Source: BBC


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How I Tricked Myself Into Reading More Books | Books - Lifehacker

I love books. I can’t leave a bookstore without at least one. But I also have a tendency to buy books and not actually read them, notes Patrick Allan, Staff Writer, Lifehacker.com.
 

Photo: Patrick Allan.

Somewhere along the way reading fell by the wayside in favor of other forms of entertainment. To get back on track, I made some simple changes that have helped me with my reading habits thus far—no speed reading necessary.

I Made My Environment More Reading Friendly 
My first priority was to make reading easier in general. I am like electricity; I want to take the path of least resistance. If there are any obstacles in my way, I’m just going to give up and do whatever is easier to access and equally as satisfying in the moment. In my case, that usually means turning on the TV, messing with my phone, playing a video game, or eating until I fall asleep.

To fix this, I drew from a quote I once heard about software piracy. It goes something like “To combat piracy, you have to make your content easier to buy than downloading it illegally.” Basically, I realized I wasn’t buying into reading because I had made it difficult to access it. My reading light was in a bad position where I couldn’t comfortably reach the switch from my bed. I would have to get up out of bed to turn it on or off. Also, my bed was too tall and against a window sill so I couldn’t prop myself up when I didn’t feel like holding a book above my head. And worst of all, I had a giant TV in my room. Why read when I can fall asleep to Bob’s Burgers every night instead?...

I Carry My Books With Me Wherever I Go 
I’ve talked about carrying books around with you before—like when you have a reading deadline—but I hadn’t really made a habit of it myself until I read a story Neil Pasricha at Harvard Business Review shared about author Stephen King:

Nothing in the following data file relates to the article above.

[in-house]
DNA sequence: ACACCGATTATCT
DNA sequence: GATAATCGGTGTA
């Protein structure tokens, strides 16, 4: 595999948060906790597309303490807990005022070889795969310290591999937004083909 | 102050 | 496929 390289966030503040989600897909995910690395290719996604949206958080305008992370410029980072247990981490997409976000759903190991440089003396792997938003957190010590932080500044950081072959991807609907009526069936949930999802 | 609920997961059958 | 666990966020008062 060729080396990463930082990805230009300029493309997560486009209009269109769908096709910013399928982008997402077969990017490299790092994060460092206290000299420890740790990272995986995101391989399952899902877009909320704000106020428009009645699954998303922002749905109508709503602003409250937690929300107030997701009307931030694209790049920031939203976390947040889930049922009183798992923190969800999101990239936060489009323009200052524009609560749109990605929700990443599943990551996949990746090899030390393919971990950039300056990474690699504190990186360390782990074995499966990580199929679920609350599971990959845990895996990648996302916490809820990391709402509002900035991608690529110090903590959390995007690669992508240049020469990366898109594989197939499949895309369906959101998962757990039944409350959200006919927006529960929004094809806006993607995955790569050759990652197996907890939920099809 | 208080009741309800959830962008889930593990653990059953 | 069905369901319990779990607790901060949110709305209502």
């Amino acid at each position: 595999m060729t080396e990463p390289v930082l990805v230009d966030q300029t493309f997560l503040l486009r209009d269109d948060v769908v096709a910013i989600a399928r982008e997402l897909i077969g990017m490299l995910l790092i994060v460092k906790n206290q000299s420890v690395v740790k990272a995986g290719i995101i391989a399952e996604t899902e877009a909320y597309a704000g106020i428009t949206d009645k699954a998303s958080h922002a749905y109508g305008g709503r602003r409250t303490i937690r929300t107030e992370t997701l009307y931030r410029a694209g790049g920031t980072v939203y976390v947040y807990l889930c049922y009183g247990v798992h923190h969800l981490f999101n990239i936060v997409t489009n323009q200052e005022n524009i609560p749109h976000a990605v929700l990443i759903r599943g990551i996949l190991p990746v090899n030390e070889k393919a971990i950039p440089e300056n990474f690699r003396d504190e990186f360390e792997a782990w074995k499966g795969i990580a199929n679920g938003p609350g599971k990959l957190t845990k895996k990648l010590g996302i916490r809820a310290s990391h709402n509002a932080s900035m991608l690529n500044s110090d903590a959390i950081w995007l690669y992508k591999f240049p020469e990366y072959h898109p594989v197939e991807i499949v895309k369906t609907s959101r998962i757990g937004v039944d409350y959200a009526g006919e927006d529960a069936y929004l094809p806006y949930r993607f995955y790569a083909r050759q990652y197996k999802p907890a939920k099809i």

...Stephen King had advised people to read something like five hours a day. My friend said, “You know, that’s baloney. Who can do that?” But then, years later, he found himself in Maine on vacation. He was waiting in line outside a movie theater with his girlfriend, and who should be waiting in front of him? Stephen King! His nose was in a book the whole time in line. When they got into the theater, Stephen King was still reading as the lights dimmed. When the lights came up, he pulled his book open right away. He even read as he was leaving.
It reminded me that there are usable minutes hidden in every nook and cranny throughout the day. 
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Source: Lifehacker


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Saturday, August 11, 2018

It's Time for a Change | Higher Ed Teaching & Learning - Faculty Focus

"About 10 years ago, the Teaching Professor Blog found a good home on Faculty Focus which provided a fitting forum for reaching a large contingent of college faculty beyond the monthly print newsletter" says Maryellen Weimer, PhD.

Photo: iStock

But nothing stays the same and changing environments create new opportunities and call for new responses. That’s why you’ll begin noticing changes to the Teaching Professor and Faculty Focus.


New Teaching Professor website.

One of the first things you’ll see is that we’re retiring the Teaching Professor Blog name and recasting it as weekly column aptly named For Those Who Teach. It will no longer be a part of Faculty Focus, but is moving to an entirely new Teaching Professor website. The purpose and style of For Those Who Teach will be the similar to what you’ve come to expect from the blog—I’ll be offering new and interesting instructional ideas, summarizing relevant research, raising questions, making suggestions, and sometimes telling you (gently and constructively, I hope) that teaching improvement is for everyone. So yes, I will still be writing each week, and I sincerely hope you will still be making comments in response. I’ve loved the conversations we’ve had on the blog and look forward to them continuing.
I retired from Penn State in 2007, but one of the questions I often get is, why are you still working so hard?

One of the reasons I’m still working (besides hating to clean house) is that we have yet to discover the best ways to keep faculty informed on teaching and learning issues. We have lots of evidence that they don’t read books or read journal articles on it. . .yes, some do, I know, but not all that many. And yes, I know Teaching Professor readers are the exception—you do read more than most, thank you very much. But there’s still lots of reasons why we should explore different ways of presenting ideas and information on teaching and learning...

Magna needs and deserves your continued support. So, check out my column at its new home and see what the next-generation Teaching Professor looks like.
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Source: Faculty Focus